July 1, 2014 11:12 am

Great Britain, National Theatre (Lyttelton), London – review

Richard Bean’s satire on the phone-hacking scandal is as specific as it is damning
From left, Dermot Crowley, Robert Glenister and Billie Piper in 'Great Britain'

From left: Dermot Crowley, Robert Glenister and Billie Piper in 'Great Britain'. Photo: Johan Persson

This is surely the most detailed stage satire I have ever seen. It is not simply a diaphanously veiled retelling of the phone-hacking scandal that hit the British press and in particular the News of the World, laying bare the corrupt complicity of media, politics and police to the very highest levels; it is distinctly a cartoon version. Nevertheless, writer Richard Bean has ensured that virtually every pen-stroke closely caricatures a real-life character or event. The specificity is astounding; little wonder that, although the production was scheduled and rehearsed more or less as normal, the National Theatre chose not to announce its existence publicly until only a few days ago, once the verdicts from the hacking-related trials had come in.

This short notice meant that press night was also the first public performance, with a few consequent minor line-fluffs, entirely understandable among a cast of more than two dozen over nearly three hours. This is a big play, and Nicholas Hytner gives it one of his big productions, with huge video screens acting as stage “wipes” while showing mocked-up headlines and TV news clips, even supposed YouTube mash-ups of the hapless police commissioner (a rare character with no obvious biographical basis) and his repertoire of foot-in-mouthisms.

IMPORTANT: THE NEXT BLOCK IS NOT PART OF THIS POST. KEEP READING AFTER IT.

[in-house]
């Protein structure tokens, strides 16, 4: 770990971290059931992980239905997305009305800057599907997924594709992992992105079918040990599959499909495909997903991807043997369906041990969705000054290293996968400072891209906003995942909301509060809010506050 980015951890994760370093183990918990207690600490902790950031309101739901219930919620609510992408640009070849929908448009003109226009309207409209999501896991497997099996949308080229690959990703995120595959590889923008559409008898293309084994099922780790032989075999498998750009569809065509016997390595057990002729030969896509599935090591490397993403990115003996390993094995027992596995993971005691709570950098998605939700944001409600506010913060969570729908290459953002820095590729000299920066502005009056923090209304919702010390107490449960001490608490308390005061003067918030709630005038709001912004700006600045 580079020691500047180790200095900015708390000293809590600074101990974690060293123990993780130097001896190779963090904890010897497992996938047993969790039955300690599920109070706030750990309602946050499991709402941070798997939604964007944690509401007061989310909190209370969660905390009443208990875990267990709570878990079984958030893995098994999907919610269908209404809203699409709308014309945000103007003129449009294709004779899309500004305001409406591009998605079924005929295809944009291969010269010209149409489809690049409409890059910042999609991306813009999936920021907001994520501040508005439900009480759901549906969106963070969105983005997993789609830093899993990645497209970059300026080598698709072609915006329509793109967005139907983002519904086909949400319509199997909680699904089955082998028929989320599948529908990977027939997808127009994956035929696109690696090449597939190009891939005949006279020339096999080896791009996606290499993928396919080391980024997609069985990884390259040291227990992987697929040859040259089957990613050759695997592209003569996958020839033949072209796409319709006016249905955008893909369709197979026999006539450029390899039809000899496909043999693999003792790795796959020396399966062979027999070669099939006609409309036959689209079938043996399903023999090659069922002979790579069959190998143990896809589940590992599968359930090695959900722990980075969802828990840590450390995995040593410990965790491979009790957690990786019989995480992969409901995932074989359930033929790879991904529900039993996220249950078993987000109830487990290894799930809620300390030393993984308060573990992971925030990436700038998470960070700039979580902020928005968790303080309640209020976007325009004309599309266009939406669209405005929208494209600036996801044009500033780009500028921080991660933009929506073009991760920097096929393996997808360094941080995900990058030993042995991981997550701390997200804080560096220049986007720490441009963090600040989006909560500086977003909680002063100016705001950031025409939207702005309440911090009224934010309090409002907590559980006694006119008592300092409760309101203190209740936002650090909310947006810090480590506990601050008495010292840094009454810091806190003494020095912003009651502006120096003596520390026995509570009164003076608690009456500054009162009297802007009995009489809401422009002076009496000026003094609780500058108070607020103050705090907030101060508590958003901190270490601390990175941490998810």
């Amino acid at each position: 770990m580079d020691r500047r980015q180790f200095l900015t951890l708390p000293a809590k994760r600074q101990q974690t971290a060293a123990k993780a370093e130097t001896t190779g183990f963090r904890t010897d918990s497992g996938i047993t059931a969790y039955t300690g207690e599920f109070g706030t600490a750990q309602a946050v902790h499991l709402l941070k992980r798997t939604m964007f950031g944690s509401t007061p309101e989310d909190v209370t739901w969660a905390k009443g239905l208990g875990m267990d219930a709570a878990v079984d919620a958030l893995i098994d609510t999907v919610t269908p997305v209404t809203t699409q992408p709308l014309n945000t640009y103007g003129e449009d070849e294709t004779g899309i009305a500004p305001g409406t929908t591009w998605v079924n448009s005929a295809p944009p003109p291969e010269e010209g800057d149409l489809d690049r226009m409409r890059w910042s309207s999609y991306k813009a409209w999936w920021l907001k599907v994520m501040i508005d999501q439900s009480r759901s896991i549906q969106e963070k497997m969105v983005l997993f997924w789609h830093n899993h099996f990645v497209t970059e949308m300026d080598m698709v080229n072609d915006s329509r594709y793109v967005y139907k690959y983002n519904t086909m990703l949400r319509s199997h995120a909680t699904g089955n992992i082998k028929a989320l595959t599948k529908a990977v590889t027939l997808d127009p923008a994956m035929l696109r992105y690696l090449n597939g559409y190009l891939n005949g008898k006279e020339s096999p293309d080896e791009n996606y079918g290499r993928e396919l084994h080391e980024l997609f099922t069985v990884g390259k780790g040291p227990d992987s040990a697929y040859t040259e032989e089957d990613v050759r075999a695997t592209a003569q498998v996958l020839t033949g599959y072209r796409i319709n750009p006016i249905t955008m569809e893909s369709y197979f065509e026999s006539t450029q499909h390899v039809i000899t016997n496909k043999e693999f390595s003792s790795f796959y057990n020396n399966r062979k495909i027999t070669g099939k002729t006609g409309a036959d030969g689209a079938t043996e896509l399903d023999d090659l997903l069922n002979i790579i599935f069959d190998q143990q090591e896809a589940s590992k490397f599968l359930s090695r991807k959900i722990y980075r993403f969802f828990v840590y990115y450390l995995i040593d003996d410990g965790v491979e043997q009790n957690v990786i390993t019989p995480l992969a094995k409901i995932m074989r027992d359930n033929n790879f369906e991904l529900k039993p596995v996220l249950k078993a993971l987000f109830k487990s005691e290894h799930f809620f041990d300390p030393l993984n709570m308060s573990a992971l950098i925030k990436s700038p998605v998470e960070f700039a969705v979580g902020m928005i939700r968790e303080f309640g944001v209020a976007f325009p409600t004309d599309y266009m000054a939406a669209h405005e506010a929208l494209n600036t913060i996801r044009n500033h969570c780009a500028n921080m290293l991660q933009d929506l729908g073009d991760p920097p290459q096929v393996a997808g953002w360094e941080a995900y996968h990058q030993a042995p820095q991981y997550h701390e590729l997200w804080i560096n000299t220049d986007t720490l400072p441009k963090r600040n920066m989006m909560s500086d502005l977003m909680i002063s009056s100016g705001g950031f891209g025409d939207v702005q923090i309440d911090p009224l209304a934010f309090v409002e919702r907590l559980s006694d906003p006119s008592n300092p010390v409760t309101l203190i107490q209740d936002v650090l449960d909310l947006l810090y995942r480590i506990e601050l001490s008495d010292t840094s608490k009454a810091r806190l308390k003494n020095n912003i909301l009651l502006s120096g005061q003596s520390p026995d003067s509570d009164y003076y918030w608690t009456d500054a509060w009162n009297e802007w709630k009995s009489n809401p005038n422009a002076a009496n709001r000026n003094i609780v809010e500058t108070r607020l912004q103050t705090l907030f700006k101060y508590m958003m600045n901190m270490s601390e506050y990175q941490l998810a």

As the protagonist, news editor Paige Britain, Billie Piper is not in any way impersonating Rebekah Brooks; in fact, some visual and character traits of Brooks have been spun off into a second character who is then portrayed as hopelessly naïve, in contrast both to the figure Piper plays and the actual former News of the World and Sun editor. Robert Glenister enjoys every moment of his performance as, in effect, Brooks’s notorious predecessor Kelvin MacKenzie; in contrast, Dermot Crowley as the paper’s proprietor is less a simple analogue for Rupert Murdoch than a broth of several owners of UK papers and even former Irish Taoiseach Charles Haughey.

For this is both a specific dissection and a big-picture canvas. The fictional paper here is called the Free Press because it stands in many respects for the entire sector. And despite Bean’s masterly savage jokes, he pulls back in the final minutes for the necessarily explicit straight-out indictment of our own collective hypocrisy as a society with respect to both the hacking saga and other press abuses.

One of the hardest-hitting lines in the play, “That’s what we do – we go out and destroy other people’s lives”, is a direct quote from Britain’s real-life counterpart, NotW news editor Greg Miskiw. This is a much less elegant and subtle satire on the press than David Hare and Howard Brenton’s Pravda, which opened here 30-odd years ago; it is, however, more closely in tune with its subject matter and its times.


nationaltheatre.org.uk

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